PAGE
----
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In 1814, the hills around Rancagua were the site of a battle in the War of Independence known as the Desastre de Rancagua (Disaster of Rancagua). Chilean independence fighters, including Chile's independence leader Bernardo O'Higgins, held off the powerful Spanish army for two days before surrendering, but escaping to fight another day. In the resulting blaze, much of the town was destroyed.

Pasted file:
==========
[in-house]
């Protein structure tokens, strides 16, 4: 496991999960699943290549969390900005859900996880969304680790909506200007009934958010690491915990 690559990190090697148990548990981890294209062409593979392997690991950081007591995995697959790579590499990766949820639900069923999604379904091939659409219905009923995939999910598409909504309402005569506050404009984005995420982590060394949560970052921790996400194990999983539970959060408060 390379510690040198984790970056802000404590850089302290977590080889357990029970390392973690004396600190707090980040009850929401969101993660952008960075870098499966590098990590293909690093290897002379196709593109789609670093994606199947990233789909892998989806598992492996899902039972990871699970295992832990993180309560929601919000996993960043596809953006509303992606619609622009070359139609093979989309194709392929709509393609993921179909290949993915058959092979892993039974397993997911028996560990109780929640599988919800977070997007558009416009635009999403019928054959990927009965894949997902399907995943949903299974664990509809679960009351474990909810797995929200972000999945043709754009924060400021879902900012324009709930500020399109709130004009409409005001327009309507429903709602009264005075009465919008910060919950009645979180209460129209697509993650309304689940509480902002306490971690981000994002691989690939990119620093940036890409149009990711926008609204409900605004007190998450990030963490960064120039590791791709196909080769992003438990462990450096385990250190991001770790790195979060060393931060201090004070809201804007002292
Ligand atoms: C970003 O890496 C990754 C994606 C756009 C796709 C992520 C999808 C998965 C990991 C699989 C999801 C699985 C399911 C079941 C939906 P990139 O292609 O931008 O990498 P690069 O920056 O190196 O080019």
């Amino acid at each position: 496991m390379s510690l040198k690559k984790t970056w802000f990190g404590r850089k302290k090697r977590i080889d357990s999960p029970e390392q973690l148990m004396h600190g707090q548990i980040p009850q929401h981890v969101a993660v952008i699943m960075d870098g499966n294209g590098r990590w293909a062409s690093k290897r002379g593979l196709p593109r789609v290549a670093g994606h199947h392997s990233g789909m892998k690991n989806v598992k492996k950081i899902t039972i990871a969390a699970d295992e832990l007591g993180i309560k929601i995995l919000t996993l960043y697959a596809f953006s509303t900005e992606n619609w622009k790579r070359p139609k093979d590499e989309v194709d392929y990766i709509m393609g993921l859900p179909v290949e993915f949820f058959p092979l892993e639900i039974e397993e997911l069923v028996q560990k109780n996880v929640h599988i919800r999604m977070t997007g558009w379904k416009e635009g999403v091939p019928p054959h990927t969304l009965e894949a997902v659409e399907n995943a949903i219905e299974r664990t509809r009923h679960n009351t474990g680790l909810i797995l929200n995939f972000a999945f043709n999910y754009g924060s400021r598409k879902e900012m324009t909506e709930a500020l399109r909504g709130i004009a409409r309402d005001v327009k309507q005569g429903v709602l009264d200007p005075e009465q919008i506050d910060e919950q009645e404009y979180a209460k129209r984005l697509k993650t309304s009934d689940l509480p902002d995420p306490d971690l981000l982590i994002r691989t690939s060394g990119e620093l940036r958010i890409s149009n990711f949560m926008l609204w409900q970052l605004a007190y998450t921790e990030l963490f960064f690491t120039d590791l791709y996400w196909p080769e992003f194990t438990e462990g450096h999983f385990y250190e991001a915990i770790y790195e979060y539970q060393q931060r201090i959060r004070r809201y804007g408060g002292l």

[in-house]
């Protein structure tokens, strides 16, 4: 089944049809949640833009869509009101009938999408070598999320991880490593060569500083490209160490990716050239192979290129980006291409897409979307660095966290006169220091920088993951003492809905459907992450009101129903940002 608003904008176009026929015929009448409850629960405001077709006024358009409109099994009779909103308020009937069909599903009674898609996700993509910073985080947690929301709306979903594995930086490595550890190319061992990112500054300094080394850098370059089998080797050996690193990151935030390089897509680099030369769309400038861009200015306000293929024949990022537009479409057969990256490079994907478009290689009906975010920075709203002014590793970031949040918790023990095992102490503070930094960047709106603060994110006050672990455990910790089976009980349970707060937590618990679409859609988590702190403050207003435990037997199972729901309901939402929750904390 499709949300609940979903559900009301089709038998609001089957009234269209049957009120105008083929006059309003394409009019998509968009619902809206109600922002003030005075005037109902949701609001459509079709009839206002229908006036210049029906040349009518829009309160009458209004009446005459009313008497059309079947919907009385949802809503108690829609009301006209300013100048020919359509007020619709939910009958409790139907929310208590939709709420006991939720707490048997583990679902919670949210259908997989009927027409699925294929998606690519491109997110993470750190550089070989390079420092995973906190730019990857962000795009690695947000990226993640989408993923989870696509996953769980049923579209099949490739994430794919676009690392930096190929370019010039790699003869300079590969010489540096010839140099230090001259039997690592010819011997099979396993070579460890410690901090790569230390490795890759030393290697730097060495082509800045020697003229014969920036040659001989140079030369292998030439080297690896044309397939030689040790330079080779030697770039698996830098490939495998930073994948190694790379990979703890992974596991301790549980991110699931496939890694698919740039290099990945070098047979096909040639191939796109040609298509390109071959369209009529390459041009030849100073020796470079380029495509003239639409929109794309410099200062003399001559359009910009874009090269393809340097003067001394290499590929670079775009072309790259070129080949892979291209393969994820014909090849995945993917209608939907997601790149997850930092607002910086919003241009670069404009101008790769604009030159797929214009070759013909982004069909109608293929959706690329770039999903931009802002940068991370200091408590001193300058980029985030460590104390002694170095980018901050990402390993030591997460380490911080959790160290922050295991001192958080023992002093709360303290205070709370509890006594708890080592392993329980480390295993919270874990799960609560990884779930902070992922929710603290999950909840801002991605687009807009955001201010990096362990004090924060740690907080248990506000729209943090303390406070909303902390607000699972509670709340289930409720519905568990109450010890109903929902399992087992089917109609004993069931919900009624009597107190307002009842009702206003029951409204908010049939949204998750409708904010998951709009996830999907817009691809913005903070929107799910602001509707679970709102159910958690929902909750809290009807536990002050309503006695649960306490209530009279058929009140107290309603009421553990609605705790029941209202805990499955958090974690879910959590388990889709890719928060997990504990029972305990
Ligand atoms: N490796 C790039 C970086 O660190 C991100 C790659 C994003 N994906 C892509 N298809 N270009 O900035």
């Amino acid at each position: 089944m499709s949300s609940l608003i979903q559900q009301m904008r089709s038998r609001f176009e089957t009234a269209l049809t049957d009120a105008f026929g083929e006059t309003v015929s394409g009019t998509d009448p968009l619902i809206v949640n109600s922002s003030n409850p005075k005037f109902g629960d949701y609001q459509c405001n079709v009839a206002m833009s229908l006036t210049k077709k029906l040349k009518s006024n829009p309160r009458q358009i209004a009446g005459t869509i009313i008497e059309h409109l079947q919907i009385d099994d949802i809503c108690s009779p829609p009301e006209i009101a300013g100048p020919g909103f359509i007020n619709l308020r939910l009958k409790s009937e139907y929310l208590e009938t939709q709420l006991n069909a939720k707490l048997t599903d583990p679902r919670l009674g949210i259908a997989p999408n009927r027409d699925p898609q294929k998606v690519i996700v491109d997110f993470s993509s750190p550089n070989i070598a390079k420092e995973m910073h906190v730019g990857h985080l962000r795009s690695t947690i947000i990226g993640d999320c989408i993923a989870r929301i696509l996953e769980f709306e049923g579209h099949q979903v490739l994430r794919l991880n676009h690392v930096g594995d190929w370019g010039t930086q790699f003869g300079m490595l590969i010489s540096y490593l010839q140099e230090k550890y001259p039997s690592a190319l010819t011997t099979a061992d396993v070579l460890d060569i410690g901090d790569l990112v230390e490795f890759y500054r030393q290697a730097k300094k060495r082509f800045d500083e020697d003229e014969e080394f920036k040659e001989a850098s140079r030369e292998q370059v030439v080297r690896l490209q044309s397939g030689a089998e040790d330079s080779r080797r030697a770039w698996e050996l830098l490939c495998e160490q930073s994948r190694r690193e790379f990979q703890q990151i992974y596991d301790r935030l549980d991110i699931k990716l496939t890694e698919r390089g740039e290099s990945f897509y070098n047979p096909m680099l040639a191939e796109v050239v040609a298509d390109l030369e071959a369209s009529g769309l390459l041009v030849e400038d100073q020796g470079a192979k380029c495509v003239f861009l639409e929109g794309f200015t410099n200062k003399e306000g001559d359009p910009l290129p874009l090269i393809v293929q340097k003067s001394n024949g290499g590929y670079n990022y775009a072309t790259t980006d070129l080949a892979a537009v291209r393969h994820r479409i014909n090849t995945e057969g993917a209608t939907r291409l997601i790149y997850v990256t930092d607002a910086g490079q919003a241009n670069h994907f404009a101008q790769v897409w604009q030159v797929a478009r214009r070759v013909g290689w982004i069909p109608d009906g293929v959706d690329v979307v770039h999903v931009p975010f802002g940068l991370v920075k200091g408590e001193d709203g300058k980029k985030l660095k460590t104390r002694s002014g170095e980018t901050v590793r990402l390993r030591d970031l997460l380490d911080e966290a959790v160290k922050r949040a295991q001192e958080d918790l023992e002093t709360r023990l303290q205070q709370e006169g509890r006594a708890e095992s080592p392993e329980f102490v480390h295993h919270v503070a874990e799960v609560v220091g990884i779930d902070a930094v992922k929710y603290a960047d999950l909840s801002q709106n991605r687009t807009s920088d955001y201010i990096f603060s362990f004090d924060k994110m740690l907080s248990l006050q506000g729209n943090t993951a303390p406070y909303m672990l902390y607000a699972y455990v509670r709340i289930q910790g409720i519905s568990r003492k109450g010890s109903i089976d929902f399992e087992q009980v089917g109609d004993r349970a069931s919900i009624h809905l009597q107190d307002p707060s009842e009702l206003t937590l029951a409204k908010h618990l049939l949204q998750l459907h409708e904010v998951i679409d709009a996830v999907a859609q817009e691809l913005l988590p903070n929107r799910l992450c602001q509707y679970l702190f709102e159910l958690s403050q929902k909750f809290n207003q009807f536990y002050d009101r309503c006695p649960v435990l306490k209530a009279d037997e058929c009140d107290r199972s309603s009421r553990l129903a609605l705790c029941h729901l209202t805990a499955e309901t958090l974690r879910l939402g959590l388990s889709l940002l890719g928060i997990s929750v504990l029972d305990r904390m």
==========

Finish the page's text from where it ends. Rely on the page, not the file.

Despite its historical significance and current importance as a regional commercial center, the city has relatively little to offer in terms of tourism. By all means, visit the historic area around the central plaza or take in a rodeo in the national Medialuna, or rodeo arena, but otherwise skip the city and head straight for one of the more interesting attractions outside of town such as a copper mine, hot spring, nature reserve, or winery.

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Fodor's Essential Chile (Fodor's Travel Guide)

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